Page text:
Half Bad

I know I’m a little late to the party with this one, but I’ve only just got around to reading this brilliant debut YA fantasy. Half Bad by Sally Green was published (to much excitement) in March 2014, and after searching on Amazon to get the photo, I’ve realised the second one came out this March so I’ll be ordering that shortly!

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‘He’s half White Witch, half Black Witch.
His mother was a healer, his father is a killer.
He’s been kept in a cage since he was fourteen.

But if White Witches are good and Black Witches are evil, what happens if you are both?’

I’ll admit I found this hard at first to get into but bear with me because I was completely absorbed by the end. I loved the scenes at the very start with Nathan in the cage, trying to escape. He was youthful and strong, pretty fanciable and you were automatically on his side. We wanted to know what he was, why he was in the cage, who this mystery woman is. When we went back to his young childhood, I felt myself falling away from the story a little. The chapters were quite stilted, the language quite blunt and brief which did express the harshness of his childhood but made it a little difficult to really get into. Having finished the book, I know that it was all part of developing Nathan’s character, showing you his early life and his treatment and I’m incredibly glad I picked it back up.

We race through his adolescent years and I think it’s as his assessments start and the action beings that it really gets you hooked. In places it reminded me of other fantasy I’ve read, hints of Twilight, flashes of Harry Potter (Half-Blood/Half-Code), Divergent/Hunger Games tropes and Jenny Nimmo’s series (which is amazing by the way if you haven’t read it), but Half Bad is unique enough for me to forget those influences. You can’t judge a book from the myths it draws on; J K Rowling’s books are full of Roman and Greek mythology and even Tolkien stole a bit of his from ancient history and they are still both brilliant. Half Bad is dark, and gritty and truly painful at times and there are so many important issues rising from it such as racism and prejudice, misunderstanding of those who are different and the terrible, panicked and controlling way that the Council handle it. Nathan’s strength and intelligence is so admirable throughout and it’s amazing he has any goodness left after the way he is treated. I’m so interested by the presentation of him being illiterate, showing his knowledge and intelligence in other ways which I’ve so rarely seen in YA fiction. His family are wonderful, I love Arran (though he is frustratingly wet at points) and his Grandmother’s quiet but fierce protection of him is incredibly endearing. Jessica is brilliantly evil too.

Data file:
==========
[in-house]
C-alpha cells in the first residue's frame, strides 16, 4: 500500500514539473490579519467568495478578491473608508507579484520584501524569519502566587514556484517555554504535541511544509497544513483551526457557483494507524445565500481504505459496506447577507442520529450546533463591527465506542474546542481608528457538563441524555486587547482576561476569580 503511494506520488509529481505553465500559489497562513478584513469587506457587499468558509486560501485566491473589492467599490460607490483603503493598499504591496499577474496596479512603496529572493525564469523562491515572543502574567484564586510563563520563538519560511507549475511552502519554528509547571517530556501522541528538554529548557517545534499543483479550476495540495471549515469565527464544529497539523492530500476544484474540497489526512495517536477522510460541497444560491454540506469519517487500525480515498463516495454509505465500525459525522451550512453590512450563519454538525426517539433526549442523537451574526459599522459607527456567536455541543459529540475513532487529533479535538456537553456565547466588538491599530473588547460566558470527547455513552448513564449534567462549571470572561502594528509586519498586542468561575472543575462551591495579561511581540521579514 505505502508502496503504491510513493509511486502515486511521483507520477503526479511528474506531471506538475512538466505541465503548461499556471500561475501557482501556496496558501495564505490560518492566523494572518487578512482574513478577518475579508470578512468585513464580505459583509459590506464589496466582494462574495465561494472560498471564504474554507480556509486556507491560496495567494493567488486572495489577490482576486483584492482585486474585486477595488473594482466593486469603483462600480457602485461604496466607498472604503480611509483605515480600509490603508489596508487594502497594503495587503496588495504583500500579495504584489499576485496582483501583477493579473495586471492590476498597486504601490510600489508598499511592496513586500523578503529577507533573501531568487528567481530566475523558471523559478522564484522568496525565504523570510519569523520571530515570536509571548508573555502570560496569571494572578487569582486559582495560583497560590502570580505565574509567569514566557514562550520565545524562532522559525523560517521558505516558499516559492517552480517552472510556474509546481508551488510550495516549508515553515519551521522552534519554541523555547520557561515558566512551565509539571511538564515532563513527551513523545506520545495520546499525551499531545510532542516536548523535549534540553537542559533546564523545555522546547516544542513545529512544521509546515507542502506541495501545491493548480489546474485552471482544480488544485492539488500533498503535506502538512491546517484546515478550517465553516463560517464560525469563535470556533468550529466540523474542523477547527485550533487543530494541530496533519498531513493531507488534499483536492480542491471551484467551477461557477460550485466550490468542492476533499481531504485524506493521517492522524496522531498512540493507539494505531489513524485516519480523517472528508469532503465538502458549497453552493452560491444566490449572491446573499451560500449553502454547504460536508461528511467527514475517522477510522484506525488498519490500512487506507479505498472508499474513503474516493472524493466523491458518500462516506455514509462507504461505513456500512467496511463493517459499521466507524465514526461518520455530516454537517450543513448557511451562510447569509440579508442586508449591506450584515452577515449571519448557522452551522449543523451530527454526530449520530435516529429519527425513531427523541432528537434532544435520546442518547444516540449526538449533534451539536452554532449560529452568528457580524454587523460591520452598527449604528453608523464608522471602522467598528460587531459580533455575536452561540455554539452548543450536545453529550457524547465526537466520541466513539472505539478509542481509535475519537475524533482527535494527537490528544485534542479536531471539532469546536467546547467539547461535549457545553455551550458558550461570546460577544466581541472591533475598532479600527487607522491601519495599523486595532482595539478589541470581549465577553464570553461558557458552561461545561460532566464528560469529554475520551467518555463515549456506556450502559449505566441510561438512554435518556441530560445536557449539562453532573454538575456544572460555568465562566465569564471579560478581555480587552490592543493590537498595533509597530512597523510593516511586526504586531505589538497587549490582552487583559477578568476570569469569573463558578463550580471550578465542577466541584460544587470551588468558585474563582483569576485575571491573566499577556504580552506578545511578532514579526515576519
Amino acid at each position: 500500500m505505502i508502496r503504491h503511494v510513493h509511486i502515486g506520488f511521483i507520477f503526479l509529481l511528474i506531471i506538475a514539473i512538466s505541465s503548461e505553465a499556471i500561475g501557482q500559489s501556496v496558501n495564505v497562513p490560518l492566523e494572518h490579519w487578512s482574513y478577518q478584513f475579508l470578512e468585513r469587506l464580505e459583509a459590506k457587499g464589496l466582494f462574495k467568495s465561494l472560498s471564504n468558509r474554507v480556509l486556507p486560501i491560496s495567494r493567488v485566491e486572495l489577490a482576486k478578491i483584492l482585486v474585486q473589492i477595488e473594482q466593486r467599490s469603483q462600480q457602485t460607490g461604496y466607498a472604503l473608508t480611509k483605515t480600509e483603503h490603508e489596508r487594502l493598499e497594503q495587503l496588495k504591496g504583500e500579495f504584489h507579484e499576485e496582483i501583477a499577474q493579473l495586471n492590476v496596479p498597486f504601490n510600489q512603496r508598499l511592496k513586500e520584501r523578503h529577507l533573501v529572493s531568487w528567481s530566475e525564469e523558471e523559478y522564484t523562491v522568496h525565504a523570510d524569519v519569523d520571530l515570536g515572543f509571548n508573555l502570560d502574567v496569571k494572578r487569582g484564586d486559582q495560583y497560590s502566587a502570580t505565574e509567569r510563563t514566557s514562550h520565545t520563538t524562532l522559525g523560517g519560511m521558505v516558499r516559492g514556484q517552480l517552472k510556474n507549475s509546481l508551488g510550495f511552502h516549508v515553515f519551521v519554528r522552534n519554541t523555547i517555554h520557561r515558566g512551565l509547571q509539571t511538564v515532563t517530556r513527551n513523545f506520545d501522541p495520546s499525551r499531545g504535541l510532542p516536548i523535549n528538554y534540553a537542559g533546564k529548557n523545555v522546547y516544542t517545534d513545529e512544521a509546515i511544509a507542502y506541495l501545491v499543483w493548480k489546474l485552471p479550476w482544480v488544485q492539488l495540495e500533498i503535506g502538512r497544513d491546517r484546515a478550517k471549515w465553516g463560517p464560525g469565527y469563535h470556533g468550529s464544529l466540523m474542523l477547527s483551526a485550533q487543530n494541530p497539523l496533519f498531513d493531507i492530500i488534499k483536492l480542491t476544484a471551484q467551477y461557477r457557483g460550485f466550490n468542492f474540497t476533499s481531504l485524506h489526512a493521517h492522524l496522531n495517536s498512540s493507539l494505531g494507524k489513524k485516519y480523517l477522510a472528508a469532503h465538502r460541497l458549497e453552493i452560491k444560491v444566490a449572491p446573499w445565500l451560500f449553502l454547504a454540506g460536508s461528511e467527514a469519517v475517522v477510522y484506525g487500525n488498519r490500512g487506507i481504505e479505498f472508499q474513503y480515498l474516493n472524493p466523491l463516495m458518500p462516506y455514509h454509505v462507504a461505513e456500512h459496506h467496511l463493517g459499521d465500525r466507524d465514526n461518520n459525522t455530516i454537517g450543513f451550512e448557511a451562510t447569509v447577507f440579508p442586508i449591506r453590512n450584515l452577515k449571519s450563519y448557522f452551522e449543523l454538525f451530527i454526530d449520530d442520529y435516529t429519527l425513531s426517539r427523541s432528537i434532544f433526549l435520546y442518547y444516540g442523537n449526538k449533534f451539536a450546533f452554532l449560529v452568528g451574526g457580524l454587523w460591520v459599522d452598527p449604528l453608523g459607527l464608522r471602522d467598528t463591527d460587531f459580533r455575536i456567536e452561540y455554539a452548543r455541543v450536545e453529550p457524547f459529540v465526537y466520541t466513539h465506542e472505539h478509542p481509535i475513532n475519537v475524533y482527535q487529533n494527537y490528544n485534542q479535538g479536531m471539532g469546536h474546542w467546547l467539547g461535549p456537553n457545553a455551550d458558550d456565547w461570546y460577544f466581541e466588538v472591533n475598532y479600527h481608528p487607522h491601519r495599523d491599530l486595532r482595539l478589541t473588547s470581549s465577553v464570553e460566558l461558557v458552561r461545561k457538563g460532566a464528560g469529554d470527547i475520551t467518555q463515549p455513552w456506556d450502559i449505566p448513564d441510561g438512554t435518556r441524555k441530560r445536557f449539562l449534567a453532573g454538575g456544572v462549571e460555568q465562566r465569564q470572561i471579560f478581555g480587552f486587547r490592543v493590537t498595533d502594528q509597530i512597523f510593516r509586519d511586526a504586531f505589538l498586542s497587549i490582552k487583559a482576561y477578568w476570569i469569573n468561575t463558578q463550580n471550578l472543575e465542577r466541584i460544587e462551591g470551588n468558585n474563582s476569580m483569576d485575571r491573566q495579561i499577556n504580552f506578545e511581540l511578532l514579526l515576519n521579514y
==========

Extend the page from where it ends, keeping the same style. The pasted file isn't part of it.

Sally Green presents Nathan in an incredible light as you debate whether he really is good or evil. You become part of this world where you judge everyone around you and suspect everyone he  meets and you writhe in pain like he does and get angry when he is mistreated. But the subtle moments where you’re reminded of his dark side, his traits that come from his evil father make you take a step back and wonder if he is all ‘good’. Most importantly, it all feels believable. I blow hot and cold with fantasy books, finding many far too unrealistic. With Harry Potter, I can very easily argue about Ministry of Magic laws and frequently shout ’10 points to Gryffindor’ to family members, friends, random people in the street… I do all that despite it all being completely unreal. Any fantasy book in which I can forget that it’s actually all make-believe is a great one for me. If you can forget that there’s no such thing as witches and gifts and accept them as fact, then the author has done their job and Sally Green certainly has here.

The pace picks up as he moves out on his own, approaching his seventeenth birthday when he’ll find out his Gift and hunting for his father – I loved finding out each character’s special talent and Sally is brilliant at making you wait as you race to find out what Nathan’s is and whether he will meet his father, Marcus. It’s adventurous, thrilling and suspenseful as you follow Nathan’s various stops on his journey. It feels like a mini quest, which is equally archaic and thrilling. It feels like an old-school fantasy with witches, gifts and ‘good vs. evil’ but with modern characters, writing and problems which is a lethal combination.

By the end, you’re questioning all of Nathan’s friends, wondering who is ‘bad’ and who is ‘good’ and if it really can be that polemic. The final pages leave you dying for more, so I’m so happy I can move straight onto the sequel (the one advantage of waiting so long to read it I suppose).

 

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